The VA hospital put her dog out. We let him back in.
Army veteran Lisa Wilson just wanted to get back to work. Her service dog, Beau, is trained to help Lisa get up or to get help when she falls, to retrieve items, to provide balance and stability when she walks, and even to pull her in her manual wheelchair, thanks to a special harness. Lisa’s disabilities – partial paralysis and traumatic brain injury – make it unsafe for her to lead Beau on a leash, so the dog is outfitted with an electronic collar that Lisa has rarely had reason to use.
Her job with the veterans service organization Disabled American Veterans was located inside the VA Medical Center (VA) in Cincinnati. Shortly after beginning her work, the VA informed her of their policy that Beau would not be allowed in the hospital without a short leash. Explaining the situation did not change the VA's decision, so she complied with the request and started using a short leash, even though Beau was not trained to use one. Beau then began to bark at some people. His barking got him banned from the VA. With no way to get around safely, she lost her job, even though Disabled American Veterans made it clear that she could return when the problem with the VA was resolved.
“The frustrating part for me was that not only could I not go to work, I was not allowed to come to the hospital for my own primary care,” Lisa explains. “That was very stressful. I had to start going to Louisville, Ky., for care, 90 miles away.”
Depressed and frustrated, she called Disability Rights Ohio (DRO) for help. DRO Attorney, Jason Boylan contacted the VA multiple times in an attempt to work out a solution informally, but the VA refused to modify its leash policy or change its position toward Beau’s return. With the help of co-counsel John Marshall, DRO filed a complaint with the U.S. District Court, Southern District of Ohio. Under the pressure of this complaint, the VA eventually agreed to have Beau evaluated, which ultimately showed that he was not a threat.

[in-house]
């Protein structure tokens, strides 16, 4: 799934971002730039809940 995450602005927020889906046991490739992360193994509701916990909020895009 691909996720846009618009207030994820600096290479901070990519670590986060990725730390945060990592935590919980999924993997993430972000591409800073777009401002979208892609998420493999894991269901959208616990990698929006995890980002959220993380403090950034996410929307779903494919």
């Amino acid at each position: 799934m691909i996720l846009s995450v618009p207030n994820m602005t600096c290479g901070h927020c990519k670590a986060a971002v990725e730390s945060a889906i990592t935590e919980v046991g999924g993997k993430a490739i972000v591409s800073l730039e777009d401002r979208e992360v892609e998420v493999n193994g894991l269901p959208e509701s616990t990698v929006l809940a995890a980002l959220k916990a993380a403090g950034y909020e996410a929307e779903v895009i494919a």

“He did beautifully in his evaluation, as I always knew he would,” Lisa says. More than a year and a half after Beau was banished from the VA, the VA agreed to allow Lisa to return to the facility with her dog. They awarded her back pay both for her time away from work and for the cost of additional training for the dog - so he will be officially VA certified.
“My main goal the whole time was to get back to work, and here I am,” she reflects. “I hope my story ends up helping other veterans. This problem is not just a Cincinnati or Ohio problem, it’s all over.”